After planting, make sure your potatoes receive plenty of water. The soil should be moist but not wet. Too much water can cause rot so be sure your containers have plenty of drainage to prevent overwatering issues. Water the containers with a good garden nozzle set to shower. Water your potatoes until you see water draining out of the container’s drainage holes. This will ensure that the water reaches the root system.
Remember, to test if your potatoes need watering, simply stick your finger into the soil. The top two inches should be moist. If they’re not, it’s time to water. Check your containers daily for moisture especially if the temperatures are very hot as you may need to water more than once a day.
Once your potatoes start to grow and reach about 6 inches, you’ll need to “hill” them. This means adding a few inches of prepared soil around the plant. To do so properly aim to cover the bottom of the growing stem being careful not to break the stem in the process. Your goal is to bury about a third of the plant, covering the lower leaves. The buried stem will produce more potatoes, giving you a bigger harvest.
Continue the hilling process while the plants grow or until the soil reaches the top of your container. Since potato plants grow quickly, keep an eye on them and do this as much as necessary.
You’ll want to watch out for disease and pests, but luckily they are less prevalent in plants grown in containers. Insects including the Colorado Potato Beetle and the Flea Beetle are common as are Wireworms. When inspecting for pests, look for larvae and eggs planted on the leaves of your plant.
Mulching your containers can help to reduce pests and disease as well as keep the soil moist and cool. Add 2-3 layers of mulch to the top layer of soil when planting. You can use dried leaves, cut grass, straw, or other healthy matter. As the plants grow and you need to hill them, you can add the soil directly over the top of the mulch.
SLCG PRO TIP: Since the mulch will become part of the soil, it is always best that you use healthy, disease-free, and organic. The nutrients from the mulch will affect the potatoes so when in doubt go organic.
How to Harvest Potatoes in Containers
You can harvest your potatoes anytime after the plants that are above the soil have flowered.
There are two very simple methods for harvesting your potatoes. For the first, you’ll need some garden gloves and a small trowel. Carefully reach down into the soil and remove a few potatoes at a time. This is the best method if you still have potato plants in the container that are in the growth process.
If it’s late in the season, the plants will turn yellow and start to die back. This means that any potatoes left in the container are ready for harvesting.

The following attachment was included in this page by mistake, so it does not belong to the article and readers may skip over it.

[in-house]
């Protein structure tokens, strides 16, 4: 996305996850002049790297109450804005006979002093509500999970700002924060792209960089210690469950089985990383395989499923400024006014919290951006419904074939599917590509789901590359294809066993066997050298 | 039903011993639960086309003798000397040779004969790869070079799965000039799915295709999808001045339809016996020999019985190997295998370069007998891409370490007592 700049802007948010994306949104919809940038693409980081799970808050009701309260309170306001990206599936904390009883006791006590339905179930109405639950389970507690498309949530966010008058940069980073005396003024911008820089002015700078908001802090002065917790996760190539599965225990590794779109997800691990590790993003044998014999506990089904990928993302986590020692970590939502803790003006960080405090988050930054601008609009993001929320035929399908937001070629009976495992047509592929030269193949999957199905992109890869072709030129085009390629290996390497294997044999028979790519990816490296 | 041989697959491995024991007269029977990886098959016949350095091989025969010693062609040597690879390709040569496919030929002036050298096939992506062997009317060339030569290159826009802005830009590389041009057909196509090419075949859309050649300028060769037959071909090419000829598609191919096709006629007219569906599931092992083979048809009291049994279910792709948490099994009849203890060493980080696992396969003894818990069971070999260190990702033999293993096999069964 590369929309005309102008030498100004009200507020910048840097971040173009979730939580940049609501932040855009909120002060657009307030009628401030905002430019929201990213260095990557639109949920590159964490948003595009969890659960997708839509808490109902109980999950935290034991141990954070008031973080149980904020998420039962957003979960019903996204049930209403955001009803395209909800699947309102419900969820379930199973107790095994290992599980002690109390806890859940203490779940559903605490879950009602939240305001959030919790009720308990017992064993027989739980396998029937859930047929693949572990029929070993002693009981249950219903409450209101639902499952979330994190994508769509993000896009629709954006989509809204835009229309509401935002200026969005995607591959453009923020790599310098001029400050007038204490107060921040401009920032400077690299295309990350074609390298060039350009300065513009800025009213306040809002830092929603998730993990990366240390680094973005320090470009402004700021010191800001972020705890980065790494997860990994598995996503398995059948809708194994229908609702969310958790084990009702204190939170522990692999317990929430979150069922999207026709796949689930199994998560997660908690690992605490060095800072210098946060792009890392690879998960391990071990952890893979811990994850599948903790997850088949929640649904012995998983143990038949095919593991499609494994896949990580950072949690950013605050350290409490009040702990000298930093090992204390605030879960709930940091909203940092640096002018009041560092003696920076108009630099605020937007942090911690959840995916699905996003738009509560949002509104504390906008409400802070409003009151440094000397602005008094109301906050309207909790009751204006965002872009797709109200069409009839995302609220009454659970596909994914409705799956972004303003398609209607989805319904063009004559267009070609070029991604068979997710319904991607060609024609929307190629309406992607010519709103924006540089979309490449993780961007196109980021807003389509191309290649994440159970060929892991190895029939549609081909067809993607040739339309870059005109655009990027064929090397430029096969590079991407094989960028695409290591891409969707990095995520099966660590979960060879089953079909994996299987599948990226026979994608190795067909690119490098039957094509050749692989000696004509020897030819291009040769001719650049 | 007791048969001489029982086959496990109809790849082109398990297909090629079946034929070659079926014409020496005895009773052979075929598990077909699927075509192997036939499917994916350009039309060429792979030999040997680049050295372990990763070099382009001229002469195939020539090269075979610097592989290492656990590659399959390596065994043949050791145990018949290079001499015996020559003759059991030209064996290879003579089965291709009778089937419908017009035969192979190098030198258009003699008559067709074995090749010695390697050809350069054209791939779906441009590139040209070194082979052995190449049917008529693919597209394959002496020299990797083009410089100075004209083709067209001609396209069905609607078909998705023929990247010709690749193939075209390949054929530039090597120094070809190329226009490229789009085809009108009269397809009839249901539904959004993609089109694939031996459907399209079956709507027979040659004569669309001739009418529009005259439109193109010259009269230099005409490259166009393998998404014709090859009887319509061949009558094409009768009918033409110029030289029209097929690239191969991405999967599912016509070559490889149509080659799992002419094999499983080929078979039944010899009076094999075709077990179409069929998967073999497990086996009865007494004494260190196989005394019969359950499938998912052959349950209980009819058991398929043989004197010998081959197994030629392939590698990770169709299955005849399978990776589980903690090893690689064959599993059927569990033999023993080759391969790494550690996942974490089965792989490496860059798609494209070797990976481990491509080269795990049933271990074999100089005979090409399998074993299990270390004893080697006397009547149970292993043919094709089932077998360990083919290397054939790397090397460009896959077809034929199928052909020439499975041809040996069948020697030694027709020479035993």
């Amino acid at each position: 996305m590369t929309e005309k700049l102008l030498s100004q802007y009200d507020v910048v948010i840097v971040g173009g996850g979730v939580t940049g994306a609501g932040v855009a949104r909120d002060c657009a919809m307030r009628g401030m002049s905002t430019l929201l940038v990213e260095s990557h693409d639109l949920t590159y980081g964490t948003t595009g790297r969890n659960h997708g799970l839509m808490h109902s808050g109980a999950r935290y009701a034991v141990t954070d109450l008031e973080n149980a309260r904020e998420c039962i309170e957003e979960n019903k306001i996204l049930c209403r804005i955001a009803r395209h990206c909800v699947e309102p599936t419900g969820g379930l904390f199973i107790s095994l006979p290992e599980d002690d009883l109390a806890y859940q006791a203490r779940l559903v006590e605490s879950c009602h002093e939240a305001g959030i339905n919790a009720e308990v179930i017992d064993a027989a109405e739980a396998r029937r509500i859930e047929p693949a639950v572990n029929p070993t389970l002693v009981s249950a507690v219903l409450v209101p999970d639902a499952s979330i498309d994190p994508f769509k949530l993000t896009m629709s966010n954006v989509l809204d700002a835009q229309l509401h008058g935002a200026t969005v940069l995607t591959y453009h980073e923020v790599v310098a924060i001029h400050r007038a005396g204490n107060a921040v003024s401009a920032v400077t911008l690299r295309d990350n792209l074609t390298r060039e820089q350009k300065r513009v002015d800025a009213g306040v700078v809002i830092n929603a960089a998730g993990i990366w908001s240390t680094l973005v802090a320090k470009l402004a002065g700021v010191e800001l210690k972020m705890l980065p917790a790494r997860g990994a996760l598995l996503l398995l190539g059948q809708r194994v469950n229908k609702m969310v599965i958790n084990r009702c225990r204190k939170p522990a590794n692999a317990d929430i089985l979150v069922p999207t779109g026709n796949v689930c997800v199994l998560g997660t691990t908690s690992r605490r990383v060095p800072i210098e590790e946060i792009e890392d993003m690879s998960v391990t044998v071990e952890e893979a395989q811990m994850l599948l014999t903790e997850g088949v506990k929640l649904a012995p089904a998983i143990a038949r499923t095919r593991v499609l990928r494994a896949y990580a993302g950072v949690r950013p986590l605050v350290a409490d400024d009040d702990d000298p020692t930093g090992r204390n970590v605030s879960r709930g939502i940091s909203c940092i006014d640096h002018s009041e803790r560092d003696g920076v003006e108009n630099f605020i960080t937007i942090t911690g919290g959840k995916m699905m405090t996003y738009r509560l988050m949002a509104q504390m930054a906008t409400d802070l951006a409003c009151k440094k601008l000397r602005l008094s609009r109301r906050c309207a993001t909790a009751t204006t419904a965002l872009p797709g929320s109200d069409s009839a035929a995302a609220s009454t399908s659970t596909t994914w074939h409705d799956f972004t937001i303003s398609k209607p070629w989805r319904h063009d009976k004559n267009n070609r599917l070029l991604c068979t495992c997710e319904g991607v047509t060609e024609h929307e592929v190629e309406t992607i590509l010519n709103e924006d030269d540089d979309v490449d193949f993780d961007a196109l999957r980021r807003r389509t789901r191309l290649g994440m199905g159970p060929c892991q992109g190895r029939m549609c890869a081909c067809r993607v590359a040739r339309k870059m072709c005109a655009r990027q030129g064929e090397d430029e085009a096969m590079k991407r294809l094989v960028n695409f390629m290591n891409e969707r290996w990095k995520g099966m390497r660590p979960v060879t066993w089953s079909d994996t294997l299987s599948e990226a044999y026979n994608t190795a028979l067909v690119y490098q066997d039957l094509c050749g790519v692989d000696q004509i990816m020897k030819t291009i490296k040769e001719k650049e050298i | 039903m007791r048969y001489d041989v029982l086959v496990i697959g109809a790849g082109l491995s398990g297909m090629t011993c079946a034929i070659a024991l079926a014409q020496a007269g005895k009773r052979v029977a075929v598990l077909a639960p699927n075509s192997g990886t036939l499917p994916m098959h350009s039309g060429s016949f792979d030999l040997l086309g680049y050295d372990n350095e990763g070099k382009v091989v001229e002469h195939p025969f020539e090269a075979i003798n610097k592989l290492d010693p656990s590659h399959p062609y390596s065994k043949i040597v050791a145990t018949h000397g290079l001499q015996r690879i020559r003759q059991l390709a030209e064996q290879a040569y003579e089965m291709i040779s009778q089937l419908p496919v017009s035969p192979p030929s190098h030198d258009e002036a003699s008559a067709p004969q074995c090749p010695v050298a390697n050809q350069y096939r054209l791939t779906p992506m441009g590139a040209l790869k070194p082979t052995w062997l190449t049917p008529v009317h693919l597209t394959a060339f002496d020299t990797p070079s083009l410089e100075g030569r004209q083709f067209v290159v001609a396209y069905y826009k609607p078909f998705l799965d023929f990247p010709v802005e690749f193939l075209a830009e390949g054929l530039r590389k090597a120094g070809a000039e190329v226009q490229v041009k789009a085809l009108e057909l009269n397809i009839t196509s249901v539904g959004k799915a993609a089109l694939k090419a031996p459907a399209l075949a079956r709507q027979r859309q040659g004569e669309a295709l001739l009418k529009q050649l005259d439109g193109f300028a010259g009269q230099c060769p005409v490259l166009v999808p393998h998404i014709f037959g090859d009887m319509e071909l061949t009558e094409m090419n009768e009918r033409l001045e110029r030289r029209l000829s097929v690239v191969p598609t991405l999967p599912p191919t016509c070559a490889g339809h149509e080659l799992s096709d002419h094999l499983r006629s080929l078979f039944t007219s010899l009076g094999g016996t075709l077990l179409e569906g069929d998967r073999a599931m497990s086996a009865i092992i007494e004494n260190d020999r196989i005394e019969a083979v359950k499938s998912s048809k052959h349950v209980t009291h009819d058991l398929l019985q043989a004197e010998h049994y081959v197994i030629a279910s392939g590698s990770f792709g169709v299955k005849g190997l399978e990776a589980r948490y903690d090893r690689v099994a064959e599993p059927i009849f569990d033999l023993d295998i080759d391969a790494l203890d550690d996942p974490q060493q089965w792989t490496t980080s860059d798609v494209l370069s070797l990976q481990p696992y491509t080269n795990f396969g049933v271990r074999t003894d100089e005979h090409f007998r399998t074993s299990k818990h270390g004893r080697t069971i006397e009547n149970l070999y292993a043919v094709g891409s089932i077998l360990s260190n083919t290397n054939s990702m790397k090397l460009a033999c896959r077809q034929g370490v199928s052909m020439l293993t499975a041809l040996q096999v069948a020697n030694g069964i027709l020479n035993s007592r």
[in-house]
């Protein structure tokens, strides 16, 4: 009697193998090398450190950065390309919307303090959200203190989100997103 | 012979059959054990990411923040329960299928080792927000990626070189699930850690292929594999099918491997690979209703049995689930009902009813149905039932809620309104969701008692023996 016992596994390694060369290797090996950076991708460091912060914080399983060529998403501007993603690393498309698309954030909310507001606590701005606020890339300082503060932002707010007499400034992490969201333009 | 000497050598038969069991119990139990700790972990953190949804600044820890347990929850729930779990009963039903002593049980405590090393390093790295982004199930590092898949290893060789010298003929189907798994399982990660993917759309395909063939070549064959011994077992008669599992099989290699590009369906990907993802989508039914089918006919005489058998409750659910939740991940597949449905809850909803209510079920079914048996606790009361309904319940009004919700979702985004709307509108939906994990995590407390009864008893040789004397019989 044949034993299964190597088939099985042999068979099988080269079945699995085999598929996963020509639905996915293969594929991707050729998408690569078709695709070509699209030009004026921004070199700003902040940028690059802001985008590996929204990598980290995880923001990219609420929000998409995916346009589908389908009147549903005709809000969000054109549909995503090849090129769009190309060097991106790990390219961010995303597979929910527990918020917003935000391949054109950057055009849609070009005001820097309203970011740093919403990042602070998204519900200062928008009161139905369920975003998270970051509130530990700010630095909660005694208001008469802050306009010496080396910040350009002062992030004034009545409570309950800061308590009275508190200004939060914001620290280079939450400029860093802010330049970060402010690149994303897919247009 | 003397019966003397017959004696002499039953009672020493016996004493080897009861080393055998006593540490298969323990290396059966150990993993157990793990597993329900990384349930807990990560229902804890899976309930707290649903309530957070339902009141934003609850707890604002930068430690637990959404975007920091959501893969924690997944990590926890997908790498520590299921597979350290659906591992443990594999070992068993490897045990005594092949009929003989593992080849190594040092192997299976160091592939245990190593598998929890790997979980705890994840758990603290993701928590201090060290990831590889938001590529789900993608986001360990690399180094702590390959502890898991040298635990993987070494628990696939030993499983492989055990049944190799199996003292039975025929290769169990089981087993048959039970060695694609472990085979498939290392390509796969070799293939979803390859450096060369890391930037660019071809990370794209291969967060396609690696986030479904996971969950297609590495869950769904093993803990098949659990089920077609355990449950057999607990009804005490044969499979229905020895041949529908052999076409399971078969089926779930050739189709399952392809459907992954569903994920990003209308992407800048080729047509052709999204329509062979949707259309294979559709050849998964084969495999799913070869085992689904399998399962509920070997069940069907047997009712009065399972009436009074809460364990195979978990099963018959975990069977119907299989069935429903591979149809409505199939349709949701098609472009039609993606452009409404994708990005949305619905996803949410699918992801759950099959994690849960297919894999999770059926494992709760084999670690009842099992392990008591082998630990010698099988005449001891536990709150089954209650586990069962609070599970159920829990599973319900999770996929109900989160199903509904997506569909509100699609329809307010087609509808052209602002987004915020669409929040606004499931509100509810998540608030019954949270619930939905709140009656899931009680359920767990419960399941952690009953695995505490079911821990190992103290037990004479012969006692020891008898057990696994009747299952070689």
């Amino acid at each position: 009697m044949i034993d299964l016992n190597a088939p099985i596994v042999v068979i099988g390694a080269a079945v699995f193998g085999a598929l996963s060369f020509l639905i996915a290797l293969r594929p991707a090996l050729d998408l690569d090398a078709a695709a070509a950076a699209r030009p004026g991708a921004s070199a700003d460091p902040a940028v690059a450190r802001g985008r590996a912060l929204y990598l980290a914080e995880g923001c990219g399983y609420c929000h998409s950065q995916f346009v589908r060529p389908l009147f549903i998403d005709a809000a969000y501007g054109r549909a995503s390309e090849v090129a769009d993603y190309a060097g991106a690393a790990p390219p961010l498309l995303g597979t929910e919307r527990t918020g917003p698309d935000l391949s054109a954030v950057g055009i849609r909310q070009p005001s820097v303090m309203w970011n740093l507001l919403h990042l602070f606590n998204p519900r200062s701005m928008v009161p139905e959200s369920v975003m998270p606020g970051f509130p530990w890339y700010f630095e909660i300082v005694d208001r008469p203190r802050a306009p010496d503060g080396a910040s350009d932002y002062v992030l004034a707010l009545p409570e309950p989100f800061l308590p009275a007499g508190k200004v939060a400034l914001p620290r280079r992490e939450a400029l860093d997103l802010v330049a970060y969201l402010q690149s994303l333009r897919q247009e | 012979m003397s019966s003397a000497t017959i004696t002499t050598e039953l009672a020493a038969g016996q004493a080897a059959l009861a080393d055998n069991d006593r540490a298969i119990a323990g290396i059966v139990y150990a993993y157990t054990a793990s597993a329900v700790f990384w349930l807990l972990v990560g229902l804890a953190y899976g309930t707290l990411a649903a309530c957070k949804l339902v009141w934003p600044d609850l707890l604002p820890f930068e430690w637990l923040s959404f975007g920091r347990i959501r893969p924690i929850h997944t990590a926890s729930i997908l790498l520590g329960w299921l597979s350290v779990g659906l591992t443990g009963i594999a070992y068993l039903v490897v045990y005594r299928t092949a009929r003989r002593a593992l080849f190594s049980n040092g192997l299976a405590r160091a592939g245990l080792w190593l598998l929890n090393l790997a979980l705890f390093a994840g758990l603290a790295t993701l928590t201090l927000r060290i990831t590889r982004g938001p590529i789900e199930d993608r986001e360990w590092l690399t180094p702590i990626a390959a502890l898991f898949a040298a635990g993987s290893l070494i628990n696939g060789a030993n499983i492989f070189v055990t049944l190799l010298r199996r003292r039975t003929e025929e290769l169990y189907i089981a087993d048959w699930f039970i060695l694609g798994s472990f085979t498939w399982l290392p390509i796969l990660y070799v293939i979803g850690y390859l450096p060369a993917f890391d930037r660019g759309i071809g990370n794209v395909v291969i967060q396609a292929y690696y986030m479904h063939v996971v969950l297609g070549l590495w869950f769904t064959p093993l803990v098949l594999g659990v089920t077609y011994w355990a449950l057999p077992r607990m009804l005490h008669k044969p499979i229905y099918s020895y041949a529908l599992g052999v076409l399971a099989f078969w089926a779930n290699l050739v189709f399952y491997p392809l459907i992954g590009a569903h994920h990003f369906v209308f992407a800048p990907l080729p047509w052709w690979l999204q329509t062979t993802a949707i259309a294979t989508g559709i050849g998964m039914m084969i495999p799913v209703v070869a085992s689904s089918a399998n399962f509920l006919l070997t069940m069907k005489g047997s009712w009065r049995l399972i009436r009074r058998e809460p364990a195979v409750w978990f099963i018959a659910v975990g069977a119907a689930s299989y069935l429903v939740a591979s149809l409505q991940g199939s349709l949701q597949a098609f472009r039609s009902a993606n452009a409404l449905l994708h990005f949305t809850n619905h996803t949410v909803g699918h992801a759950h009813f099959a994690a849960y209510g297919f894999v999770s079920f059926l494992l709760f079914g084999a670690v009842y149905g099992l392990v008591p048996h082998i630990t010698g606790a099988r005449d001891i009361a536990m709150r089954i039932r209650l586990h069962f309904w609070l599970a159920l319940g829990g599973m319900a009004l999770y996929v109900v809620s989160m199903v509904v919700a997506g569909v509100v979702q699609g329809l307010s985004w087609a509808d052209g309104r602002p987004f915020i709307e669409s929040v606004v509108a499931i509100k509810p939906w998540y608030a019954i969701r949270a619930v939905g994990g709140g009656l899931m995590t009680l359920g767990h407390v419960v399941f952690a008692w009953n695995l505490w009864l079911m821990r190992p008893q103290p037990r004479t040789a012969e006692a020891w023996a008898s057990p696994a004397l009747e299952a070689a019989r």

At this point, you can simply dump the container over on a tarp or in a wheelbarrow and start digging around for any potatoes. You may even find a few small potatoes. Don’t throw these away; they can be delicious and sweet, perfect for a soup or stew.
You should discard any potatoes with a large majority of green skin though. They contain a bitter chemical known as solanine which is mildly toxic and can cause digestive issues. If just a portion of the potato is green, you can cut that part away prior to cooking and use the rest of the potato.
Potatoes can be stored quite easily in a root cellar for later use. Simply brush off the dirt and let them dry for a day or two then store them in baskets or paper bags to allow for ventilation and keep them in a cool dry place. Storing this way you can expect your potatoes to last up to 2 months.
If you do not have a root cellar as mentioned above you can also store them in the refrigerator for up to 2 months. Wrap them in plastic or in a storage bag to keep them firm and fresh. Just make sure they’re dry before putting them in the fridge.
If you plan to store your container potatoes over the winter, do not wash them. Instead, brush off the excess soil and let the potatoes dry indoors, out of the sun. This is known as curing. You will also want to be sure you choose larger potatoes as these tend to store better. Pack your potatoes in boxes that have plenty of holes for airflow.
You can use recycled paper to pack the potatoes in single layers so they are not touching each other. Keep the boxes in a cool, dry, and dark place. You are looking for 45-50F and 80-90% humidity. When stored this way, most potatoes can last up to 8 months.
SLCG PRO TIP: When storing over winter you will want to check your potatoes routinely to ensure they are in good shape. One spoiled potato can quickly turn the others. To avoid this, check your supply and remove any that are questionable. Never eat a potato that is in bad or spoiled condition.
Growing potatoes in containers is a great way to feed your family and spend some time gardening even if you are short on room. With so many ways to use potatoes in dishes and so many options for containers to grow them in, it’s the perfect vegetable for beginner gardeners.
Remember the final rule of thumb. Choose a container with good drainage, find a sunny spot that is not too hot, fill it with good quality organic soil, and get gardening with your family. Get ready to create some fun family members in the soil this growing season!
That was a great tutorial, I am just starting out and I understood the process, I can’t wait to give it a try.
Glad you enjoyed it, Cindy. Good luck!